The Orphan Works Directive (“Directive”), which establishes a legal framework for improving access to and the digitisation of orphan works across the EU, is finally to hit the European statute book following its approval by the EU lawmakers. It is due to be published in the Official Journal by the end of 2012, but does it provide sufficient sanctuary?

Orphan works

Orphan works are works such as books, articles or films that are still within their relevant period of copyright protection but for which no rights holders have been found. This has always been a problem for users but, in the digital age, it poses a particular challenge as it prevents the necessary approvals being obtained for the digitising of that work.

Digitisation of orphan works is a crucial part of preserving and disseminating European cultural heritage as they represent a large part of Europe’s cultural institutions’ collections. The British Library estimates that 40 per cent of its copyright collections, up to 150 million works, are orphan works.1 Without the right to record or preserve these works digitally, they may never find a home and ultimately may be lost forever.

The Directive

The Directive applies to written and cinematographic or audiovisual works housed in publicly accessible institutions or works produced by public-service broadcasters before 31 December 2002. The works must be first published or broadcast in a Member State.

A work is considered an orphan work where the rights holder is not located following a diligent search. Institutions must carry out a diligent search by consulting appropriate sources in the relevant Member State (minimum standards are set out in the Directive). They must also keep records of all searches and provide certain information to a publicly accessible online database established and managed by the OHIM.

Once designated as an orphan work, institutions may only use that work for their public interest missions. They may generate revenues using the work but only for the exclusive purpose of covering the costs of digitisation and making the works available to the public.

Should rights holders be found later, the Directive provides for a system of compensation. However, each Member State shall have discretion to determine both the amount of compensation payable and how those payments should be organised.

Member States will have two years from the date of publication of the Directive to implement it into national laws.

Analysis

Supporters welcome the Directive as a pathway to the release of huge amounts of information and knowledge to the public for the first time, without significant legal repercussions. Research published in 2011 suggested the internet is responsible for 21 per cent of all economic growth experienced by the G8 countries in the preceding five years. Making such a vast amount of previously inaccessible information digitally available should boost both innovation and growth in the UK and Europe.

Critics of the Directive argue the restrictions on commercial use, the cost of the diligent search and the recordkeeping requirements act as a significant barrier to institutions, and potential private philanthropic partners, undertaking the mass digitisation initially required. Depending on how a Member State decides to implement the Directive, there is also potential for institutions to be liable for all use of the works where the rights holder is found at a later date. Such a financial risk, irrespective of the thoroughness of the diligent search, could have a significant impact on whether an institution decides to release any works under the Directive.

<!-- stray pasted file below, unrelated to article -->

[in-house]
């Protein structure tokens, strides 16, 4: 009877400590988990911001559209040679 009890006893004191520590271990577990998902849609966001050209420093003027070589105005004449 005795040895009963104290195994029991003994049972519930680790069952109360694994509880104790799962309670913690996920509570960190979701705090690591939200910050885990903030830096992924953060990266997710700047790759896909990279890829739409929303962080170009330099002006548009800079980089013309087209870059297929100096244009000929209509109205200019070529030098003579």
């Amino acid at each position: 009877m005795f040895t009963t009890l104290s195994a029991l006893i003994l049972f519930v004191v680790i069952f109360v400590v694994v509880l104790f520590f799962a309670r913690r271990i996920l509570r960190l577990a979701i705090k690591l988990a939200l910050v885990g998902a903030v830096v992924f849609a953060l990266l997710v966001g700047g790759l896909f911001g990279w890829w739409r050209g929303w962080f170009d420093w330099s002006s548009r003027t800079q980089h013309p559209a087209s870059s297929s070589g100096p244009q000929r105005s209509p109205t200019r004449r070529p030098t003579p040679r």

Orphan Works in the UK

A report on Digital Opportunity – A Review of Intellectual Property and Growth (the Hargreaves review),2 published in May 2011, recommended that “the Government should legislate to enable the licensing of orphan works”.

As a result, the UK Government has set out separate plans for laws on orphan works.3 The plans contain three key differences to the Directive: (1) they are aimed at all owners of orphan works, not just publicly accessible institutions; (2) both commercial and non-commercial exploitation is permitted; and (3) an appropriate fee is payable in advance. Payments will be set aside for any rights holders that are subsequently located.

Conclusion

It is not clear what the Government’s position will be following the approval of the Directive. Its current plans go some way to addressing the major criticisms of the Directive, and it does retain a significant amount of discretion as to its implementation. However, the Directive sets out specifically who can benefit and how they can do so and it does not provide for any widespread commercial use. It remains to be seen whether UK institutions will be prepared to part with any licence fee upfront where there are significant limitations as to the commercial gains they can make. Such differences could lead to a two-tier system in the UK depending on the possessor of the orphan work in question.

We wait to see how the Government intends to reconcile the differences between the planned legal frameworks. The policy statement released in July 2012 stated that it intends to introduce UK legislation as soon as possible. Once the draft UK legislation is released, there will be a period of consultation for stakeholders to communicate their views before the final wording is approved by the UK Parliament.